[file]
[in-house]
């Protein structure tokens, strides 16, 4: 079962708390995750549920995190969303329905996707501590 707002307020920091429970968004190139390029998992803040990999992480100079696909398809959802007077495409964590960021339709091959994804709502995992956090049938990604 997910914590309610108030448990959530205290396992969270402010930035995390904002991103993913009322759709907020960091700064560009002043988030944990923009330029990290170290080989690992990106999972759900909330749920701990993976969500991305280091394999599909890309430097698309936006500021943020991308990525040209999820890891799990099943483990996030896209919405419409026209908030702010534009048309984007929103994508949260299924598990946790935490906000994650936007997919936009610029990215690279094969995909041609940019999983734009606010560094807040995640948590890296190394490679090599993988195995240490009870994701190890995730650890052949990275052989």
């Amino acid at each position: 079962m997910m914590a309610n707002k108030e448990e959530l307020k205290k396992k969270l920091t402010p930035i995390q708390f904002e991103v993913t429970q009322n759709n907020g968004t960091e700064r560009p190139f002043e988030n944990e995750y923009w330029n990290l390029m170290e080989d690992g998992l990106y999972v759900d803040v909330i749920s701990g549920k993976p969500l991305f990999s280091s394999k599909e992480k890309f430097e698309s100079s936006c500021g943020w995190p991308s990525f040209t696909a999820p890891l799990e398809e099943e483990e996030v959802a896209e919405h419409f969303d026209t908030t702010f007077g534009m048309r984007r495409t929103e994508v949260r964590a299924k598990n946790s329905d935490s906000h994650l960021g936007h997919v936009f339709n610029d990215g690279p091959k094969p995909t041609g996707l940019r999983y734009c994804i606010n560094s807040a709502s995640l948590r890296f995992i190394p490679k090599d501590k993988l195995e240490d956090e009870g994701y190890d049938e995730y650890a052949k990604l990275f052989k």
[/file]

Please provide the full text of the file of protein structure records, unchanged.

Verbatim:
[in-house]
């Protein structure tokens, strides 16, 4: 079962708390995750549920995190969303329905996707501590 707002307020920091429970968004190139390029998992803040990999992480100079696909398809959802007077495409964590960021339709091959994804709502995992956090049938990604 997910914590309610108030448990959530205290396992969270402010930035995390904002991103993913009322759709907020960091700064560009002043988030944990923009330029990290170290080989690992990106999972759900909330749920701990993976969500991305280091394999599909890309430097698309936006500021943020991308990525040209999820890891799990099943483990996030896209919405419409026209908030702010534009048309984007929103994508949260299924598990946790935490906000994650936007997919936009610029990215690279094969995909041609940019999983734009606010560094807040995640948590890296190394490679090599993988195995240490009870994701190890995730650890052949990275052989």
């Amino acid at each position: 079962m997910m914590a309610n707002k108030e448990e959530l307020k205290k396992k969270l920091t402010p930035i995390q708390f904002e991103v993913t429970q009322n759709n907020g968004t960091e700064r560009p190139f002043e988030n944990e995750y923009w330029n990290l390029m170290e080989d690992g998992l990106y999972v759900d803040v909330i749920s701990g549920k993976p969500l991305f990999s280091s394999k599909e992480k890309f430097e698309s100079s936006c500021g943020w995190p991308s990525f040209t696909a999820p890891l799990e398809e099943e483990e996030v959802a896209e919405h419409f969303d026209t908030t702010f007077g534009m048309r984007r495409t929103e994508v949260r964590a299924k598990n946790s329905d935490s906000h994650l960021g936007h997919v936009f339709n610029d990215g690279p091959k094969p995909t041609g996707l940019r999983y734009c994804i606010n560094s807040a709502s995640l948590r890296f995992i190394p490679k090599d501590k993988l195995e240490d956090e009870g994701y190890d049938e995730y650890a052949k990604l990275f052989k």